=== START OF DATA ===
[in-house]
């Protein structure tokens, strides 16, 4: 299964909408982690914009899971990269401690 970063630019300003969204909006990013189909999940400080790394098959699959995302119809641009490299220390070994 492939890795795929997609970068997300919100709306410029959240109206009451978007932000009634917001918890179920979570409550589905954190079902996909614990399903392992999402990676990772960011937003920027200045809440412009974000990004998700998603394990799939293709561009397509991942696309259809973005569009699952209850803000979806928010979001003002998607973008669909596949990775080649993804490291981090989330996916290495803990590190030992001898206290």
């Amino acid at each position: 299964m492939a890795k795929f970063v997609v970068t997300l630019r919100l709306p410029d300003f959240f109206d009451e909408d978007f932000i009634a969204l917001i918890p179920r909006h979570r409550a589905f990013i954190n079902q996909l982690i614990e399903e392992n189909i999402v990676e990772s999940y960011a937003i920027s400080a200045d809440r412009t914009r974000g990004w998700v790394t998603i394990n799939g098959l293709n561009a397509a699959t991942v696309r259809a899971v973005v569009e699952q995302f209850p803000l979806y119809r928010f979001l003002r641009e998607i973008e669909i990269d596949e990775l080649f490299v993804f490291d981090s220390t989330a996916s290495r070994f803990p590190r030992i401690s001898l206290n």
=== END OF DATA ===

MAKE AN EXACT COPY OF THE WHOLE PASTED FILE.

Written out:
[in-house]
């Protein structure tokens, strides 16, 4: 299964909408982690914009899971990269401690 970063630019300003969204909006990013189909999940400080790394098959699959995302119809641009490299220390070994 492939890795795929997609970068997300919100709306410029959240109206009451978007932000009634917001918890179920979570409550589905954190079902996909614990399903392992999402990676990772960011937003920027200045809440412009974000990004998700998603394990799939293709561009397509991942696309259809973005569009699952209850803000979806928010979001003002998607973008669909596949990775080649993804490291981090989330996916290495803990590190030992001898206290």
């Amino acid at each position: 299964m492939a890795k795929f970063v997609v970068t997300l630019r919100l709306p410029d300003f959240f109206d009451e909408d978007f932000i009634a969204l917001i918890p179920r909006h979570r409550a589905f990013i954190n079902q996909l982690i614990e399903e392992n189909i999402v990676e990772s999940y960011a937003i920027s400080a200045d809440r412009t914009r974000g990004w998700v790394t998603i394990n799939g098959l293709n561009a397509a699959t991942v696309r259809a899971v973005v569009e699952q995302f209850p803000l979806y119809r928010f979001l003002r641009e998607i973008e669909i990269d596949e990775l080649f490299v993804f490291d981090s220390t989330a996916s290495r070994f803990p590190r030992i401690s001898l206290n």